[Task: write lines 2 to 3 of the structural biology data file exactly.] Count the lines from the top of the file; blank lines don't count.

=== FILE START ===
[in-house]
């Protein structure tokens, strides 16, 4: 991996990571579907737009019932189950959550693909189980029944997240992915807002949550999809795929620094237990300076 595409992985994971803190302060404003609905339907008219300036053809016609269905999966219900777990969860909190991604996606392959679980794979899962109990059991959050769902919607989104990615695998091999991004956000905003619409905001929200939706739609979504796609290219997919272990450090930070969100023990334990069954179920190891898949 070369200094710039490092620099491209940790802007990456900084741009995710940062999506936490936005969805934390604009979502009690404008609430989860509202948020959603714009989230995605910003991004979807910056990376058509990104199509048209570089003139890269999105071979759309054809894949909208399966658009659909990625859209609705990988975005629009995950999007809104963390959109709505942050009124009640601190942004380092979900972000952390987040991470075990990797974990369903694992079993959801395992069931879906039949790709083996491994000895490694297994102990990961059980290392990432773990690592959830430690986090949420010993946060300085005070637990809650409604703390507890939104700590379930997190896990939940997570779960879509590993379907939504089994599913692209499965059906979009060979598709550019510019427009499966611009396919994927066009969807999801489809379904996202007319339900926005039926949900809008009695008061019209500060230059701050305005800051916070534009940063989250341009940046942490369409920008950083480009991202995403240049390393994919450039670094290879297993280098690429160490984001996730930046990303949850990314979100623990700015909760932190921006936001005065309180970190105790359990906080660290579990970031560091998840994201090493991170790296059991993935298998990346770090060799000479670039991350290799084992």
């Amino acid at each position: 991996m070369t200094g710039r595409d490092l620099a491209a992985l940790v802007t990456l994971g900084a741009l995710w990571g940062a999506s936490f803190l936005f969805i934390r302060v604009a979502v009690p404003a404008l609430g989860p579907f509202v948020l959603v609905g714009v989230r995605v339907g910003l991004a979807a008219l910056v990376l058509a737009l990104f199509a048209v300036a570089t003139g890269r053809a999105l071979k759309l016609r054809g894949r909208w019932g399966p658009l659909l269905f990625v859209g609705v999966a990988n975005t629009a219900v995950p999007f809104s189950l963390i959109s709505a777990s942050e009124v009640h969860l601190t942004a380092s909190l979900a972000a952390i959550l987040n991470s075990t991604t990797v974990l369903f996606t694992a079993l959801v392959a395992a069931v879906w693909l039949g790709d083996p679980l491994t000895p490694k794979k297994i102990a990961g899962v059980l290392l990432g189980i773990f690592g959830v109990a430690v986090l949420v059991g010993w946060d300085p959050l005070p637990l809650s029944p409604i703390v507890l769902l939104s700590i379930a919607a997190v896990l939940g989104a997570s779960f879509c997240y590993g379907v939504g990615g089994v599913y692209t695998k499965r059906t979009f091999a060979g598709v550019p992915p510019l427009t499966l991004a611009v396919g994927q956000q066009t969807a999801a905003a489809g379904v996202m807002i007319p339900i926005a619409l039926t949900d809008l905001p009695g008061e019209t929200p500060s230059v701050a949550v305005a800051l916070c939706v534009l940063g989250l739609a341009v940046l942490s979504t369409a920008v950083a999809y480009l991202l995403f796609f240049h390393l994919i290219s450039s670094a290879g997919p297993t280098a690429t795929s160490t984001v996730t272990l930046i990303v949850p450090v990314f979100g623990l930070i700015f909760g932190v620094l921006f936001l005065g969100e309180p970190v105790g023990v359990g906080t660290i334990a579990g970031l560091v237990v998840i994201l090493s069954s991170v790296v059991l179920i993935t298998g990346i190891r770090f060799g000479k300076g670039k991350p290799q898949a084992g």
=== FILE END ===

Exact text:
């Protein structure tokens, strides 16, 4: 991996990571579907737009019932189950959550693909189980029944997240992915807002949550999809795929620094237990300076 595409992985994971803190302060404003609905339907008219300036053809016609269905999966219900777990969860909190991604996606392959679980794979899962109990059991959050769902919607989104990615695998091999991004956000905003619409905001929200939706739609979504796609290219997919272990450090930070969100023990334990069954179920190891898949 070369200094710039490092620099491209940790802007990456900084741009995710940062999506936490936005969805934390604009979502009690404008609430989860509202948020959603714009989230995605910003991004979807910056990376058509990104199509048209570089003139890269999105071979759309054809894949909208399966658009659909990625859209609705990988975005629009995950999007809104963390959109709505942050009124009640601190942004380092979900972000952390987040991470075990990797974990369903694992079993959801395992069931879906039949790709083996491994000895490694297994102990990961059980290392990432773990690592959830430690986090949420010993946060300085005070637990809650409604703390507890939104700590379930997190896990939940997570779960879509590993379907939504089994599913692209499965059906979009060979598709550019510019427009499966611009396919994927066009969807999801489809379904996202007319339900926005039926949900809008009695008061019209500060230059701050305005800051916070534009940063989250341009940046942490369409920008950083480009991202995403240049390393994919450039670094290879297993280098690429160490984001996730930046990303949850990314979100623990700015909760932190921006936001005065309180970190105790359990906080660290579990970031560091998840994201090493991170790296059991993935298998990346770090060799000479670039991350290799084992």
């Amino acid at each position: 991996m070369t200094g710039r595409d490092l620099a491209a992985l940790v802007t990456l994971g900084a741009l995710w990571g940062a999506s936490f803190l936005f969805i934390r302060v604009a979502v009690p404003a404008l609430g989860p579907f509202v948020l959603v609905g714009v989230r995605v339907g910003l991004a979807a008219l910056v990376l058509a737009l990104f199509a048209v300036a570089t003139g890269r053809a999105l071979k759309l016609r054809g894949r909208w019932g399966p658009l659909l269905f990625v859209g609705v999966a990988n975005t629009a219900v995950p999007f809104s189950l963390i959109s709505a777990s942050e009124v009640h969860l601190t942004a380092s909190l979900a972000a952390i959550l987040n991470s075990t991604t990797v974990l369903f996606t694992a079993l959801v392959a395992a069931v879906w693909l039949g790709d083996p679980l491994t000895p490694k794979k297994i102990a990961g899962v059980l290392l990432g189980i773990f690592g959830v109990a430690v986090l949420v059991g010993w946060d300085p959050l005070p637990l809650s029944p409604i703390v507890l769902l939104s700590i379930a919607a997190v896990l939940g989104a997570s779960f879509c997240y590993g379907v939504g990615g089994v599913y692209t695998k499965r059906t979009f091999a060979g598709v550019p992915p510019l427009t499966l991004a611009v396919g994927q956000q066009t969807a999801a905003a489809g379904v996202m807002i007319p339900i926005a619409l039926t949900d809008l905001p009695g008061e019209t929200p500060s230059v701050a949550v305005a800051l916070c939706v534009l940063g989250l739609a341009v940046l942490s979504t369409a920008v950083a999809y480009l991202l995403f796609f240049h390393l994919i290219s450039s670094a290879g997919p297993t280098a690429t795929s160490t984001v996730t272990l930046i990303v949850p450090v990314f979100g623990l930070i700015f909760g932190v620094l921006f936001l005065g969100e309180p970190v105790g023990v359990g906080t660290i334990a579990g970031l560091v237990v998840i994201l090493s069954s991170v790296v059991l179920i993935t298998g990346i190891r770090f060799g000479k300076g670039k991350p290799q898949a084992g």